“We remain opposed to privatisation. We believe that as a strategic policy, we should be going for nationalisation. We also recognise that there are state-owned enterprises that are corrupt to an extent that at some point we were all told that SAA was in liquidation. There was some allusion that it would seek an equity partner, which was likely to be a private partner. What we did not get was a discussion by the government that now they were involved in a process of looking for an equity partner. What could be the terms of reference they take?”

Ntshalintshali added Cosatu believed the government was moving to the political right, adding this was evident from its austerity measures. 

The Cosatu leader said the union federation was not loyal to Ramaphosa and only supported his presidential ambitions in principle.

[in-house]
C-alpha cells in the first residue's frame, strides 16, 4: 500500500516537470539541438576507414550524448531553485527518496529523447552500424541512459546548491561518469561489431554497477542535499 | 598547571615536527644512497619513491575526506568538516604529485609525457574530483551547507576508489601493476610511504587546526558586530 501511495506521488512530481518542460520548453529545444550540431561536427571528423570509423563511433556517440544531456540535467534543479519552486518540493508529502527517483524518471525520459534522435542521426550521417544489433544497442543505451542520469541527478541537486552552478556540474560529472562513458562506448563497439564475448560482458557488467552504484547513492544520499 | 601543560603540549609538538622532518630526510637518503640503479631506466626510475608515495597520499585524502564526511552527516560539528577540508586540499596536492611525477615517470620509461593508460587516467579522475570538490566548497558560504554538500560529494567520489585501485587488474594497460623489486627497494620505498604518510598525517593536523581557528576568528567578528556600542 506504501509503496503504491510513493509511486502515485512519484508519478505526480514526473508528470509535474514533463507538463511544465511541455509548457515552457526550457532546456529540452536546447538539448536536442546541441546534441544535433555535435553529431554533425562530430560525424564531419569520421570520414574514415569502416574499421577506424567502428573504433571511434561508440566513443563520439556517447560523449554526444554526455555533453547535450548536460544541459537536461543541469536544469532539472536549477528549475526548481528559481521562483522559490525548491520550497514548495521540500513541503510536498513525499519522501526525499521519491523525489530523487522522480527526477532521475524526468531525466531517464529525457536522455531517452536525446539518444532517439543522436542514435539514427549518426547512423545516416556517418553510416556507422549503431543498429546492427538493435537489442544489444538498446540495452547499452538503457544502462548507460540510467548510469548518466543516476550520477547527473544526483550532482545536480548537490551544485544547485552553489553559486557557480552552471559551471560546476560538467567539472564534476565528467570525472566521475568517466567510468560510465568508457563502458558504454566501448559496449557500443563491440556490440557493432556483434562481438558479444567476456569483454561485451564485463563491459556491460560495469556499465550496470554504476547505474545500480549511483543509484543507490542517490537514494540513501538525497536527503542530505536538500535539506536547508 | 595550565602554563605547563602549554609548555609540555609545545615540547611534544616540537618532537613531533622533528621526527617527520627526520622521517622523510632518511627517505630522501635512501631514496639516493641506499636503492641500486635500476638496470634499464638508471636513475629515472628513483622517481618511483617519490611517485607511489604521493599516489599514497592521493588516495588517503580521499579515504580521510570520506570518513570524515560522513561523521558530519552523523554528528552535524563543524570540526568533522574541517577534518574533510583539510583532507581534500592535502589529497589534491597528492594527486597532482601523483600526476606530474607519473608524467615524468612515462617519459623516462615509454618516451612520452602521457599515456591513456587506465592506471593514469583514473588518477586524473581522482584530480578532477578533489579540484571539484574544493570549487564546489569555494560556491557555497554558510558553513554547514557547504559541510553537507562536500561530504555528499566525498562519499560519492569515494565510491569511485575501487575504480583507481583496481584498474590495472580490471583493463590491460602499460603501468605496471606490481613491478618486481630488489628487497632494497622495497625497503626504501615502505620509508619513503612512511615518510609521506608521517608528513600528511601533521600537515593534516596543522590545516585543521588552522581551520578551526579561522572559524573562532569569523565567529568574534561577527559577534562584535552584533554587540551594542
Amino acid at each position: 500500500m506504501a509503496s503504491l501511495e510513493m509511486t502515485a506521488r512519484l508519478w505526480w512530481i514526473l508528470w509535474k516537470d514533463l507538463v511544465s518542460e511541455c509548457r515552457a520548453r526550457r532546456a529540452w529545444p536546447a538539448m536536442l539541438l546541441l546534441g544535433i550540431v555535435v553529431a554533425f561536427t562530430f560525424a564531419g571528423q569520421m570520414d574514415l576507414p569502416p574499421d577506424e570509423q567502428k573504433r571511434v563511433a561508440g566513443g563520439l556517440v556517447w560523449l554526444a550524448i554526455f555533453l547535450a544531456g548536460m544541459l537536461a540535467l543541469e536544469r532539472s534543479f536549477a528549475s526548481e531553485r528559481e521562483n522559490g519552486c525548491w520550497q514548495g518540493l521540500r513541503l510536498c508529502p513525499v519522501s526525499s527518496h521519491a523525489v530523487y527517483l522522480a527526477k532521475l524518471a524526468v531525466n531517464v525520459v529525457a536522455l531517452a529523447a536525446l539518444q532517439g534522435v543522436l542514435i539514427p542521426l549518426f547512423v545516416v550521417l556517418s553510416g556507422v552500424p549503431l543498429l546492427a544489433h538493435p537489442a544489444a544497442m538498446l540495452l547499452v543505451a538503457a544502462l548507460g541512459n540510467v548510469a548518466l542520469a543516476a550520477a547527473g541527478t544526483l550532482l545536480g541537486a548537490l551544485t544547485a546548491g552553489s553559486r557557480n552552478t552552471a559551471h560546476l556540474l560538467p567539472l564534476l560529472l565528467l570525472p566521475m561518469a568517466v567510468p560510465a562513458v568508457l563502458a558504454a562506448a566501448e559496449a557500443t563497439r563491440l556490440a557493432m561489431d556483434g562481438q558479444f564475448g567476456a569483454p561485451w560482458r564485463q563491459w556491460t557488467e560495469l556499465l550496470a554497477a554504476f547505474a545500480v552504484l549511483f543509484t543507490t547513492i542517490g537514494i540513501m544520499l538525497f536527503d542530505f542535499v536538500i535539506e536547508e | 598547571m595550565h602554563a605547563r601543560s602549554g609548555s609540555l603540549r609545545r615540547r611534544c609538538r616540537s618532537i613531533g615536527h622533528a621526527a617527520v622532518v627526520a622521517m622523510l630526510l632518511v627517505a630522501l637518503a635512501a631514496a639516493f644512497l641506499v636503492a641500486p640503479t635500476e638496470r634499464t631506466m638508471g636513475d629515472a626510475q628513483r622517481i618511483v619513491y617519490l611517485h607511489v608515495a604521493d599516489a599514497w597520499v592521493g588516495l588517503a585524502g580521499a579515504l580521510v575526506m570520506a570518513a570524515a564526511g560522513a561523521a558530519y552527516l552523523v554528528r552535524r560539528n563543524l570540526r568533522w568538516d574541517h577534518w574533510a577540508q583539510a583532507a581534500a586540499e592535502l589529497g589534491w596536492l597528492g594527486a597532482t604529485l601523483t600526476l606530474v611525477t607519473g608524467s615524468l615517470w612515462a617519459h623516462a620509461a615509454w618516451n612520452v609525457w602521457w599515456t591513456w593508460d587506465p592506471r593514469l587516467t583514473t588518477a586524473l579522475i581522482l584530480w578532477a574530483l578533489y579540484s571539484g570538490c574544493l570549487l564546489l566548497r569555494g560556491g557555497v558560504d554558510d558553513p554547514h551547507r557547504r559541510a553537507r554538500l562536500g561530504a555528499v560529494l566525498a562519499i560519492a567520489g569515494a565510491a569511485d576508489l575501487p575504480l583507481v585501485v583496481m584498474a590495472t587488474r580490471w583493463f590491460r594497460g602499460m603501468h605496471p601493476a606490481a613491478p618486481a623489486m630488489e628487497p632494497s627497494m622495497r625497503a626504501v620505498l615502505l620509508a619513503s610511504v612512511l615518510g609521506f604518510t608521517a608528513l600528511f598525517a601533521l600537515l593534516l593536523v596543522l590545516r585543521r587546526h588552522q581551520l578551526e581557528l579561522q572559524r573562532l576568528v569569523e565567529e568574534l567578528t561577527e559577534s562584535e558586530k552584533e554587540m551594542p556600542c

“The reality is that under his leadership, the economy is performing very badly in terms of his policy, so there will be issues … the slow pace of taking decisions is worrisome. It took him how many days with [suspended Health Minister Zweli] Mkhize? Something that, in our view, would have been easy to do. His trying to unite the ANC at sometimes the cost of the country is … worrisome.” 

Another NEC member and provincial leader said he was concerned that the sale of SOEs was proving correct the criticism of those who were against Ramaphosa during his presidency campaign.